—Alan Franciscus, Editor-in-Chief
The recently approved hepatitis C inhibitors—sofosbuvir (Solvadi) and simeprevir (Olysio)—have greatly improved cure rates. The American Association for the
Study of Liver Diseases (AASLD) and the Infectious Disease Society of
America (IDSA) recently released guidelines for hepatitis C including
the use of the newly approved hepatitis C inhibitors.
One recommendation that raised
eyebrows was the use of the combination of sofosbuvir plus simeprevir
for those patients who are interferon-intolerant. The controversy is due to the
expense of the two drugs. This study should help to provide a
scientific and cost-effective rationale for the use of the combination
of these two drugs to treat a select patient population. -AF
Cost analysis of
sofosbuvir/ribavirin versus sofosbuvir/simeprevir for genotype 1 HCV in
interferon ineligible/intolerant individuals.
Hagan LM, Sulkowski MS, Schinazi RF.
2014 Mar 28. doi: 10.1002/hep.27151. [Epub ahead of print]
Treatment guidance for chronic hepatitis C (CHC) released by the
American Association for the Study of Liver Diseases (AASLD) and the
Infectious Diseases Society of America (IDSA) offer two options for
interferon-ineligible/intolerant individuals with genotype 1 infection:
sofosbuvir (Solvadi) plus /ribavirin for 24 weeks, or sofosbuvir plus simeprevir (Olysio) for 12 weeks.
A 24-week course of
sofsobuvir plus ribavirin costs approximately US$169,000, with
sustained virologic response (SVR) rates ranging from 52-84%;
12 weeks of sofosbuvir plus simeprevir costs approximately $150,000, with SVR between 89% and 100%.
Because sofosbuvir plus
simeprevir is currently used off-label, debate exists among physicians
and payers about whether it should be prescribed and covered. This
paper presents a cost-effectiveness analysis of these two treatment
regimens accounting for costs of drugs, treatment-related medical care,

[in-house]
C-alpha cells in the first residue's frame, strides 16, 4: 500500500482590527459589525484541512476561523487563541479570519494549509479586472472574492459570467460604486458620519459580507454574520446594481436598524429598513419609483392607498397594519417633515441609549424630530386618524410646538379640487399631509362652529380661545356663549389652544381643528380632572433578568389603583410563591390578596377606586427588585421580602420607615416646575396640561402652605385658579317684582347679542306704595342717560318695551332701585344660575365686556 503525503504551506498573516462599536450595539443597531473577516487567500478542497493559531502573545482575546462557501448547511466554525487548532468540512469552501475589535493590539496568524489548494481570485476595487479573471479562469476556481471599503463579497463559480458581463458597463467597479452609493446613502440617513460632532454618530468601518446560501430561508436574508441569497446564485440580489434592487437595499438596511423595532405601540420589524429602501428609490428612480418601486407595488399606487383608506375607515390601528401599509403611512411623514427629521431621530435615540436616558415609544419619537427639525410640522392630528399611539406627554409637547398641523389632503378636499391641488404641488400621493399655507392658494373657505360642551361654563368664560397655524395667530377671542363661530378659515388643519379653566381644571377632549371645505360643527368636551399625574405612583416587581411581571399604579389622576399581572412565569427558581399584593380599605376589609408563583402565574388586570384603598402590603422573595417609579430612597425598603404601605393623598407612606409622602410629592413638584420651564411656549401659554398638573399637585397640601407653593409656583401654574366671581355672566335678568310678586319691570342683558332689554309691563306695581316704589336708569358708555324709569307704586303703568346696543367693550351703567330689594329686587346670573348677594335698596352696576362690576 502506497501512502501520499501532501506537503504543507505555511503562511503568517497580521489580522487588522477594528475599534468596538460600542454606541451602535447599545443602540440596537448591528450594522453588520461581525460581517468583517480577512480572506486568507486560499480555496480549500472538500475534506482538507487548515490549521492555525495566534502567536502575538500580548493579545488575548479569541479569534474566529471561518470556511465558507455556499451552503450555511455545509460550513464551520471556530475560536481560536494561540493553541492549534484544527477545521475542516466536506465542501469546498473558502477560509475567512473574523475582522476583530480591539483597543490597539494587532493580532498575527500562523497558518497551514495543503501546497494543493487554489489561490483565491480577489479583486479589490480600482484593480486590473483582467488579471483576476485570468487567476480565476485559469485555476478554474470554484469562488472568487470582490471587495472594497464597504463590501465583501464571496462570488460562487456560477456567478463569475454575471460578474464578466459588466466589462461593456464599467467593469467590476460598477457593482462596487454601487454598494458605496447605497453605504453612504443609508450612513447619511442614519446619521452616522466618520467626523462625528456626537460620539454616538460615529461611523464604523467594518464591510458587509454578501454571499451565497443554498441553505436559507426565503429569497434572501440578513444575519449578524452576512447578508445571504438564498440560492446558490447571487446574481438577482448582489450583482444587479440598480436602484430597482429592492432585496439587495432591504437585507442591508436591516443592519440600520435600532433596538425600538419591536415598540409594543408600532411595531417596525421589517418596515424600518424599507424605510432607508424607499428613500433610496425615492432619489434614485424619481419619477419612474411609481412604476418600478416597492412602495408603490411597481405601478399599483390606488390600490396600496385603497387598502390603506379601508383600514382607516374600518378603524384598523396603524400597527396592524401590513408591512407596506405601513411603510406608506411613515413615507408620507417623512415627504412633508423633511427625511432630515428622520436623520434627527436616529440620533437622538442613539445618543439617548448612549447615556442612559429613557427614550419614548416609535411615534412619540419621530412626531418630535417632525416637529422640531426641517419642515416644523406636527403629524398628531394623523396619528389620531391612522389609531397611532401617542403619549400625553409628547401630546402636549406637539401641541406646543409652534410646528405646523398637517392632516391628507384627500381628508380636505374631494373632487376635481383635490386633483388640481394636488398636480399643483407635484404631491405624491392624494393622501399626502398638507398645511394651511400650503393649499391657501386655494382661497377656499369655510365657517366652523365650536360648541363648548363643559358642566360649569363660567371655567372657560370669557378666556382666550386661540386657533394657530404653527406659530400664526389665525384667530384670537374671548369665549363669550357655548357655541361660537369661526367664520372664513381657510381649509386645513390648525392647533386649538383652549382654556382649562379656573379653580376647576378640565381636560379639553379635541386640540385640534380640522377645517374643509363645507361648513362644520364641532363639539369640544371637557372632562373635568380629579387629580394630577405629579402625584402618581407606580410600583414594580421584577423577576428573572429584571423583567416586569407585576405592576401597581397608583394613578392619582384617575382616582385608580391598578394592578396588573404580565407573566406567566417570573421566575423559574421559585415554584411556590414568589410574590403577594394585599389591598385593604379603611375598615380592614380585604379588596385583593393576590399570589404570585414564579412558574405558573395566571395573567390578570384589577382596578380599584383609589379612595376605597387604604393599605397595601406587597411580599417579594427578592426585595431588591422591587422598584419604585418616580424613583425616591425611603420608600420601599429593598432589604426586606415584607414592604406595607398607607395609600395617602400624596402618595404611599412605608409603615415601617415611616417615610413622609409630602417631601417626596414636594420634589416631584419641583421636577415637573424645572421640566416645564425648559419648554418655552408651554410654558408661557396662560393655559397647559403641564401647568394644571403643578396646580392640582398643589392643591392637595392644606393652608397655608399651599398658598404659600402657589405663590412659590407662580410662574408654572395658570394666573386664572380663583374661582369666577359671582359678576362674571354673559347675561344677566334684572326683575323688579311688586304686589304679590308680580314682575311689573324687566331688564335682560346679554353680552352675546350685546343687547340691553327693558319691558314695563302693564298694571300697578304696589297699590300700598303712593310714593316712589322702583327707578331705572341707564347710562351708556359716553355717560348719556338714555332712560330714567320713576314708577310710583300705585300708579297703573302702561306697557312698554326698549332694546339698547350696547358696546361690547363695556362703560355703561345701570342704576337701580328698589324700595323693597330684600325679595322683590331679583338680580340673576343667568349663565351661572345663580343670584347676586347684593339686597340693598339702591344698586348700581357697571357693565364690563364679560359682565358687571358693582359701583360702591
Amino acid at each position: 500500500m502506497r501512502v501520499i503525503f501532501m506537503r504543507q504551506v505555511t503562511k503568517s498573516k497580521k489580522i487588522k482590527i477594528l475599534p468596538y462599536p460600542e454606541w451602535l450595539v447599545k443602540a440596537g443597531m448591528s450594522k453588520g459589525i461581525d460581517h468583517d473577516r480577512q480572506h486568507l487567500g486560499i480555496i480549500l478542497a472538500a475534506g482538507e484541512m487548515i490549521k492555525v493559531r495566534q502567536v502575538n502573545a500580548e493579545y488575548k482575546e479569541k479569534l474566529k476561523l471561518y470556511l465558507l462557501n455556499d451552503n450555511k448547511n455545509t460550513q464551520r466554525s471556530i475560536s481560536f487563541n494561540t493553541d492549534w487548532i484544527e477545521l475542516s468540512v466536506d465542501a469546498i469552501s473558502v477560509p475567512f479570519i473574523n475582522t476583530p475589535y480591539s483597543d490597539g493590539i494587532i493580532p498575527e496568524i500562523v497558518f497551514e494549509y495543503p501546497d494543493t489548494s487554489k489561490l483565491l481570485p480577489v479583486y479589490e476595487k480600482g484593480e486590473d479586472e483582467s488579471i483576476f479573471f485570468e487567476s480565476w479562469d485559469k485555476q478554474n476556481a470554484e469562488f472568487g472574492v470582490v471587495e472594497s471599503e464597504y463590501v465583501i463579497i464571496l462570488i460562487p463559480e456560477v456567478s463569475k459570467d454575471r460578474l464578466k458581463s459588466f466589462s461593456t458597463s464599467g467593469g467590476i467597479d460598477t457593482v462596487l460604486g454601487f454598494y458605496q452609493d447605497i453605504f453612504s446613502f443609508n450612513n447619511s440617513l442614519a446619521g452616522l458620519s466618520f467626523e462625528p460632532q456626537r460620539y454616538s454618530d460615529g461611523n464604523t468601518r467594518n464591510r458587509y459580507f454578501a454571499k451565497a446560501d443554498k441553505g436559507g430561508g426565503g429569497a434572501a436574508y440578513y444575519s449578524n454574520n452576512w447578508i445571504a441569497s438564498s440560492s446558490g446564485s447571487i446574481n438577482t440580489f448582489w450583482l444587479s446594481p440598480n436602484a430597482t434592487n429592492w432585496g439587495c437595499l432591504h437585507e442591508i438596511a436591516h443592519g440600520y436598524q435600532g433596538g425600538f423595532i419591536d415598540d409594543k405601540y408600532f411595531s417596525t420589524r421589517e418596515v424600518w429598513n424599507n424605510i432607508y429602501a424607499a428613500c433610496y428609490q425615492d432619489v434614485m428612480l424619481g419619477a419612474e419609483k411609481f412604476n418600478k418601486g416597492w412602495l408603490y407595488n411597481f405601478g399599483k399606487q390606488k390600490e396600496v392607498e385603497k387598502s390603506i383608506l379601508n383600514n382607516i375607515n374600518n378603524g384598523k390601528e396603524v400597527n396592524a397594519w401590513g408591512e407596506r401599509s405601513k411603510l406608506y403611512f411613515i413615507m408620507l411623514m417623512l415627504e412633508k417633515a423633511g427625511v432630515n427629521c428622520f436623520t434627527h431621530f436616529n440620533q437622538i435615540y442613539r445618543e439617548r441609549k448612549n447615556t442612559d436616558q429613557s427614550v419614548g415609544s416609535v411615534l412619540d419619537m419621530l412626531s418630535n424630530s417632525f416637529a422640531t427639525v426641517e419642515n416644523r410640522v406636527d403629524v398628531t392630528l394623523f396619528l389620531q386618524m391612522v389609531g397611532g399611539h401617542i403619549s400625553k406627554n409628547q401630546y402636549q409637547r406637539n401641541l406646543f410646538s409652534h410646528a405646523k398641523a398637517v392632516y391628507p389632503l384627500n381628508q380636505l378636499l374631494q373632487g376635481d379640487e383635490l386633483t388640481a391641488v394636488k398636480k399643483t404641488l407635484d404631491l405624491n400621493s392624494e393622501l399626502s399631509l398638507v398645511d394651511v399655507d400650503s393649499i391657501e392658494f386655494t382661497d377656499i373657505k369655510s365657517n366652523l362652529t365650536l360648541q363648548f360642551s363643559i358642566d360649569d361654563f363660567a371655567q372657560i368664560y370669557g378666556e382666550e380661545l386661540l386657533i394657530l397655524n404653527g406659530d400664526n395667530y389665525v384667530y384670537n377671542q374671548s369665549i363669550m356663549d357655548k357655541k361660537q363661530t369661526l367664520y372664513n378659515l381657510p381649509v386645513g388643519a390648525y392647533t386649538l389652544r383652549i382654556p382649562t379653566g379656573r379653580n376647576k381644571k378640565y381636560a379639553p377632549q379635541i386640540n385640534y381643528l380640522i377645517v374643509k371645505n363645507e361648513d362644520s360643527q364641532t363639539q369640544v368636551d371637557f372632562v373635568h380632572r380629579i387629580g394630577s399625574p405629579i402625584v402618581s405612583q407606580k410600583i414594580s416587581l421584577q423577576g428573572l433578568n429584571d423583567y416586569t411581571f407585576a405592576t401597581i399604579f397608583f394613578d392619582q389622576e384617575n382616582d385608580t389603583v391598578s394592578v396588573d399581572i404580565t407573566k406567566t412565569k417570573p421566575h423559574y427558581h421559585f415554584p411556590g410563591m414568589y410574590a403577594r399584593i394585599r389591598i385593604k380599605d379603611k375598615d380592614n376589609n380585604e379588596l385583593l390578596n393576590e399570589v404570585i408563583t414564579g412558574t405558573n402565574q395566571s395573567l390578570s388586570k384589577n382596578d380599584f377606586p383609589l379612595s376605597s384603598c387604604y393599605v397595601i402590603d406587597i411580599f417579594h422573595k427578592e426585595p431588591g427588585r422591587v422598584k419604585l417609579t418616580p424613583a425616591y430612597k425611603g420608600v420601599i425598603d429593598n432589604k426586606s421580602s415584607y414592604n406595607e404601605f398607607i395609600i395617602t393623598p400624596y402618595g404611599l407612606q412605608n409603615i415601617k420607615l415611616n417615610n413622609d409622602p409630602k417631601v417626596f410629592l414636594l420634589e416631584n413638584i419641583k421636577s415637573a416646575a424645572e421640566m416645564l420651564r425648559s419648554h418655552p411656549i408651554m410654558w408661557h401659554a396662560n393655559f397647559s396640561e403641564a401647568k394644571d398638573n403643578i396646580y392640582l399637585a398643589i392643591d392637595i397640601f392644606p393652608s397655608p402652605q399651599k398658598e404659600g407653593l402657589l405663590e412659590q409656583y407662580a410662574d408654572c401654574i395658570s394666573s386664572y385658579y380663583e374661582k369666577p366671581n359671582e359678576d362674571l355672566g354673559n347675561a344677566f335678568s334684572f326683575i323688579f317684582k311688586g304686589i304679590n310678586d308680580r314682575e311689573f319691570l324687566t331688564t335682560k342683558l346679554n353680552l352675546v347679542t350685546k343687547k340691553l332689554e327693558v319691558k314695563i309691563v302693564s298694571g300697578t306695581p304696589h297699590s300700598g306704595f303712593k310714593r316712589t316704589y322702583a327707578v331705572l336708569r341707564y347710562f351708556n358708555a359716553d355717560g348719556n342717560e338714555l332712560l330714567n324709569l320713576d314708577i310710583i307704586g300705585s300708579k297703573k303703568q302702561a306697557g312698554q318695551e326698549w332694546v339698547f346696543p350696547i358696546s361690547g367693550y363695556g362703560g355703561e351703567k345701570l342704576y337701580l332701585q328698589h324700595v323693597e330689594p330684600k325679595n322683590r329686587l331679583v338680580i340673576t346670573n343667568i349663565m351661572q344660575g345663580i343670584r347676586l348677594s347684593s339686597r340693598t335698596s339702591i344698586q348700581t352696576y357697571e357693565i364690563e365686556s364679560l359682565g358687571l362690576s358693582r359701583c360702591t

re-treatment for individuals who do not achieve SVR, and natural
history of continued HCV infection after failed re-treatment.
The model uses a lifetime horizon and a societal perspective.
Results: In the
base case scenario, sofosvuvir plus simeprevir dominated sofosbuvir
plus ribavirin in a modeled 50-year-old cohort of treatment-naïve and
treatment-experienced subjects, excluding those who failed prior
therapy with telaprevir or boceprevir. Sofosbuvir plus simeprevir
yielded lower costs and more quality-adjusted life years (QALYs) for
the average subject compared to sofosbuvir plus ribavirin ($165,336 and
14.69 QALYs vs. $243,586 and 14.45 QALYs, respectively). In base case
cost-analysis, the sofosbuvir plus simeprevir treatment strategy saved
$91,590 per SVR compared to sofosbuvir plus ribavirin. Under all
one-way sensitivity scenarios, sofosbuvir plus simeprevir remained
dominant and resulted in cost savings.
These results suggest that a 12-week course of sofosbuvir plus
simeprevir is a more cost-effective treatment for genotype 1 chronic
hepatitis C than 24 weeks of sofosbuvir plus ribavirin among
interferon-ineligible/intolerant individuals, supporting the AASLD/IDSA
guidance and offering implications for both clinical and regulatory
decision-making as well as pharmaceutical pricing. (Hepatology 2014;).
Copyright © 2014 American Association for the Study of Liver Diseases.
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